Joanna Newson – Ys
Drag City, 2007
Acquired: Love Garden, New, 2007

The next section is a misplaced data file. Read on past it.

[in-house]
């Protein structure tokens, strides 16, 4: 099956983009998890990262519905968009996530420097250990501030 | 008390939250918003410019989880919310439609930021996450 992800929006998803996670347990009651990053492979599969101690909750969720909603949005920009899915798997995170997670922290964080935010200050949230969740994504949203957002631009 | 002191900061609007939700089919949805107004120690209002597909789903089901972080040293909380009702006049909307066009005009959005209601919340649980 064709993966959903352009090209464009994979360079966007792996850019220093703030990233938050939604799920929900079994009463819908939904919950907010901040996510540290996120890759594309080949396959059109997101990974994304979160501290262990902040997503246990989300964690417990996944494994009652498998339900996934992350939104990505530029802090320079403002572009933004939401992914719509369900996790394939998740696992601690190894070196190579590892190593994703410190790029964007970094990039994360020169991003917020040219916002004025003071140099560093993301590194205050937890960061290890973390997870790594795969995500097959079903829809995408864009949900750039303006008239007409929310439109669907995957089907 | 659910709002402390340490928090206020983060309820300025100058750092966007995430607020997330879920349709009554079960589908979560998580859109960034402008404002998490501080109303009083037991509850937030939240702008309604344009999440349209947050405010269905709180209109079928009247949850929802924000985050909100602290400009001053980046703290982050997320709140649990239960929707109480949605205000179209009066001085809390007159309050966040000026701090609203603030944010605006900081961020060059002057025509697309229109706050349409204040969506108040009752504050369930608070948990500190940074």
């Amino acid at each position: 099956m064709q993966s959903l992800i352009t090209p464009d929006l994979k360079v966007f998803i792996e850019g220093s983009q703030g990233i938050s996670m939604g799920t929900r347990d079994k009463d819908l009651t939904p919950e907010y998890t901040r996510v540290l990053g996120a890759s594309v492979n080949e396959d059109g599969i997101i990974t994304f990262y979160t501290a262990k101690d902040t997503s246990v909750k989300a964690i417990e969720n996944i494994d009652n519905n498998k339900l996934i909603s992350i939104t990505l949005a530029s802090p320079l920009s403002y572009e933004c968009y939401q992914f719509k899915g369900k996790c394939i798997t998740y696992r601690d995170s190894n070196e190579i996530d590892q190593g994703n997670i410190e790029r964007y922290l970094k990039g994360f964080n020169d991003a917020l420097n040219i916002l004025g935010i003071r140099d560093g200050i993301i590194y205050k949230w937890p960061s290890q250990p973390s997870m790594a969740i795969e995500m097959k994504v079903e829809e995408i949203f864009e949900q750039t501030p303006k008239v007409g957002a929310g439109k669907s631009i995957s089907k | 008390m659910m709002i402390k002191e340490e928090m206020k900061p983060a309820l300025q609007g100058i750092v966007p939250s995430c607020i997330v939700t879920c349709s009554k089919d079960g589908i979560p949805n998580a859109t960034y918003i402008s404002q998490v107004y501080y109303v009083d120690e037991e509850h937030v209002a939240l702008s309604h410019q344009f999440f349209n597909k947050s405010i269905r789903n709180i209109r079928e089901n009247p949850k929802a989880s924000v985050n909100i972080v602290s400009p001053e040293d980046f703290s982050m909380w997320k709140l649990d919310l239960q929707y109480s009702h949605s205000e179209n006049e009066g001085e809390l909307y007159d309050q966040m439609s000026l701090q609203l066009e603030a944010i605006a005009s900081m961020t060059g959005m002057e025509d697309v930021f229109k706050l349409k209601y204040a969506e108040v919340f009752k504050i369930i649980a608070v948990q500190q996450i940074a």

2007 was a pretty shitty year for music. I distinctly remember there were only five records that totally blew me away that year, and those records were fucking amazing. So, instead of having a bunch of really great records where were about five outstanding ones. Well, maybe four. Neko Case's record was kind of added on for the sake of having a top 5. It was merely really really great. This was number three or something, I think. “Epic” and “Ambitious” are thrown around a lot when talking about this record, and after you hear it you realize that those tags are completely true. This could have been a sophomore record of disastrous disappointment, given the sweetness of The Milk-Eyed Mender. Here, that “Quaint” tag I affixed to her previous record is completely gone. Gone gone gone. This is a juggernaut of a record, and one that rightly should find its way into the top 10 (or at least top 20) records of the decade. At it's heart, this is Joanna Newsom proving she's a magnificent songwriter with a knack for not only terrific vocal lines and gorgeous harp music (I don't know what else to describe it as, “harping,” maybe, but that sounds weird), but she's really stepped it up as a lyricist. It's still very weird and olde tymey, but there are lines here that cut straight to the center of me. There's relationship history with this record I don't want to get into, but I think about it every time I hear “Only Skin,” which is the best song on this record and my favorite. It's 17 minutes long. The part where Bill Callahan (whom Newsom was dating at the time) comes in towards the end gives me chills. The memories with this song are absolutely vivid, and it's weird listening to it now but it's still an amazing song, and really what defines this record. Frankly, it's one of the finest compositions I've ever heard. It's like classical music or something. Something so old about it yet something that no one has ever done before. Something that defines classic, you know? And lyrically, this is her masterpiece. It's like a master's thesis in poetry, or something. Poetry in the way “Desolation Row” is poetry. The way the words wrap around the vocal line. The consonance and assonance and alliteration, etc. Now, after the praise I will say that when I saw her play this record live with her makeshift orchestra I had a miserable time. Because it was at the Granada. Which is an awful place to see shows. This record is meant for a beautiful theater, or at the very least Liberty Hall. At the best, the Lied Center. Or somewhere with fucking SEATING because standing through this was pretty rough. That, and she only played these five songs, one from Milk-Eyed Mender and a new one and it was over. Bummer. She was just fine, but the elements made it a terrible show, if you know what I mean. Regardless, this is an excellent excellent record and it's one of those few records that I own that I NEED to own, because it just doesn't quit work as well on CD or MP3. It's FIVE songs spread over TWO discs. Three songs get their own side, which is rad. And the liner notes are as epic as the record. In the liner notes you can see the personnel, which is a veritable dream team. First: There's Van Dyke Parks who knows a thing or two about song cycles and pretty much helping to make landmark records (see Brian Wilson's/The Beach Boys' Smile), looming over this one in the absolute best way. He conducted the orchestra and I'm sure he helped with the songwriting and definitely did a lot of the orchestrations if not all of them and totally co-produced this record. Then you've got Steve motherfucking Albini engineering and Jim O'Rourke mixing. You really can't do better than that, especially if you want to impress the indie-rock elite. The LP is the total package, an ode to grandeur that is somehow totally human and relatable despite being so massively good.